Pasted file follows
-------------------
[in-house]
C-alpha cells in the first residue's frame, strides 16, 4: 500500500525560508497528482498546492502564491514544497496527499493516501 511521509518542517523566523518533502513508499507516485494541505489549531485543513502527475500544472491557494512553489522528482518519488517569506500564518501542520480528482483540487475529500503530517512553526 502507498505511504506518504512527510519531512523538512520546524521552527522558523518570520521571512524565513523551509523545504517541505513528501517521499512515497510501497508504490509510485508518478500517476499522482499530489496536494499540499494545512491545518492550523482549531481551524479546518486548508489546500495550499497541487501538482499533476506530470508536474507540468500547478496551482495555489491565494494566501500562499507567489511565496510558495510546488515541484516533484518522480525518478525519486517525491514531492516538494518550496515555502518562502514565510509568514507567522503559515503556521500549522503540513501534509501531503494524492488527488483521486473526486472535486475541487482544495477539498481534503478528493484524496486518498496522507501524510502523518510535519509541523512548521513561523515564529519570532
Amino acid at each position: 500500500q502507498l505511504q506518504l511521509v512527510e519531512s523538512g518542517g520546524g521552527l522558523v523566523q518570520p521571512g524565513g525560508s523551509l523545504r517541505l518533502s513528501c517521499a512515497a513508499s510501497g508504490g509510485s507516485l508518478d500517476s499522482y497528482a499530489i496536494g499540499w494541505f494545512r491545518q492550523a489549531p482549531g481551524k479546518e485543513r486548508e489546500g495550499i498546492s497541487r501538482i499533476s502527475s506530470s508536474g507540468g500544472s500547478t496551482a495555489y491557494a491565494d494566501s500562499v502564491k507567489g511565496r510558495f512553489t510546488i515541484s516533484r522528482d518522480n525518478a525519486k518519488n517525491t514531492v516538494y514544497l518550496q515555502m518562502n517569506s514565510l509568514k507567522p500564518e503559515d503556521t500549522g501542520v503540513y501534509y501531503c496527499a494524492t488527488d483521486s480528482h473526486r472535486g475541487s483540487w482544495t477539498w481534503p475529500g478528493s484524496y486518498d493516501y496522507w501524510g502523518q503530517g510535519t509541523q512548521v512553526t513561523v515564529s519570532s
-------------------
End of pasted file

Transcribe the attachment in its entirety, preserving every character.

[in-house]
C-alpha cells in the first residue's frame, strides 16, 4: 500500500525560508497528482498546492502564491514544497496527499493516501 511521509518542517523566523518533502513508499507516485494541505489549531485543513502527475500544472491557494512553489522528482518519488517569506500564518501542520480528482483540487475529500503530517512553526 502507498505511504506518504512527510519531512523538512520546524521552527522558523518570520521571512524565513523551509523545504517541505513528501517521499512515497510501497508504490509510485508518478500517476499522482499530489496536494499540499494545512491545518492550523482549531481551524479546518486548508489546500495550499497541487501538482499533476506530470508536474507540468500547478496551482495555489491565494494566501500562499507567489511565496510558495510546488515541484516533484518522480525518478525519486517525491514531492516538494518550496515555502518562502514565510509568514507567522503559515503556521500549522503540513501534509501531503494524492488527488483521486473526486472535486475541487482544495477539498481534503478528493484524496486518498496522507501524510502523518510535519509541523512548521513561523515564529519570532
Amino acid at each position: 500500500q502507498l505511504q506518504l511521509v512527510e519531512s523538512g518542517g520546524g521552527l522558523v523566523q518570520p521571512g524565513g525560508s523551509l523545504r517541505l518533502s513528501c517521499a512515497a513508499s510501497g508504490g509510485s507516485l508518478d500517476s499522482y497528482a499530489i496536494g499540499w494541505f494545512r491545518q492550523a489549531p482549531g481551524k479546518e485543513r486548508e489546500g495550499i498546492s497541487r501538482i499533476s502527475s506530470s508536474g507540468g500544472s500547478t496551482a495555489y491557494a491565494d494566501s500562499v502564491k507567489g511565496r510558495f512553489t510546488i515541484s516533484r522528482d518522480n525518478a525519486k518519488n517525491t514531492v516538494y514544497l518550496q515555502m518562502n517569506s514565510l509568514k507567522p500564518e503559515d503556521t500549522g501542520v503540513y501534509y501531503c496527499a494524492t488527488d483521486s480528482h473526486r472535486g475541487s483540487w482544495t477539498w481534503p475529500g478528493s484524496y486518498d493516501y496522507w501524510g502523518q503530517g510535519t509541523q512548521v512553526t513561523v515564529s519570532s